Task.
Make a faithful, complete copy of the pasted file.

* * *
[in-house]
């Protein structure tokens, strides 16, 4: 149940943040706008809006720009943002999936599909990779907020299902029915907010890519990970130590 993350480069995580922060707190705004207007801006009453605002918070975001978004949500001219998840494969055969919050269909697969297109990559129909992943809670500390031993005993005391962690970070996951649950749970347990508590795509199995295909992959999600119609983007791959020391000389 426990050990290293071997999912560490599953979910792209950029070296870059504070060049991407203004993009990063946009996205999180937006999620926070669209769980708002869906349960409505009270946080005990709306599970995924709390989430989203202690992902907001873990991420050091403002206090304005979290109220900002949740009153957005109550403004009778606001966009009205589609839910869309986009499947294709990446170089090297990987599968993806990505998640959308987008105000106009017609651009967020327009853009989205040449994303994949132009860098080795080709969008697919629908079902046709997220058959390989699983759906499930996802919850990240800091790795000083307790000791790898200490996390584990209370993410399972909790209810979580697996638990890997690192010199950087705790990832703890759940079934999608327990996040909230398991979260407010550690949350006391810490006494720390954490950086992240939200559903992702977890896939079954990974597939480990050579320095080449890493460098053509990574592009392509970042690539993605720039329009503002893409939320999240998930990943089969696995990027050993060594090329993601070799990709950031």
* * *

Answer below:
[in-house]
């Protein structure tokens, strides 16, 4: 149940943040706008809006720009943002999936599909990779907020299902029915907010890519990970130590 993350480069995580922060707190705004207007801006009453605002918070975001978004949500001219998840494969055969919050269909697969297109990559129909992943809670500390031993005993005391962690970070996951649950749970347990508590795509199995295909992959999600119609983007791959020391000389 426990050990290293071997999912560490599953979910792209950029070296870059504070060049991407203004993009990063946009996205999180937006999620926070669209769980708002869906349960409505009270946080005990709306599970995924709390989430989203202690992902907001873990991420050091403002206090304005979290109220900002949740009153957005109550403004009778606001966009009205589609839910869309986009499947294709990446170089090297990987599968993806990505998640959308987008105000106009017609651009967020327009853009989205040449994303994949132009860098080795080709969008697919629908079902046709997220058959390989699983759906499930996802919850990240800091790795000083307790000791790898200490996390584990209370993410399972909790209810979580697996638990890997690192010199950087705790990832703890759940079934999608327990996040909230398991979260407010550690949350006391810490006494720390954490950086992240939200559903992702977890896939079954990974597939480990050579320095080449890493460098053509990574592009392509970042690539993605720039329009503002893409939320999240998930990943089969696995990027050993060594090329993601070799990709950031």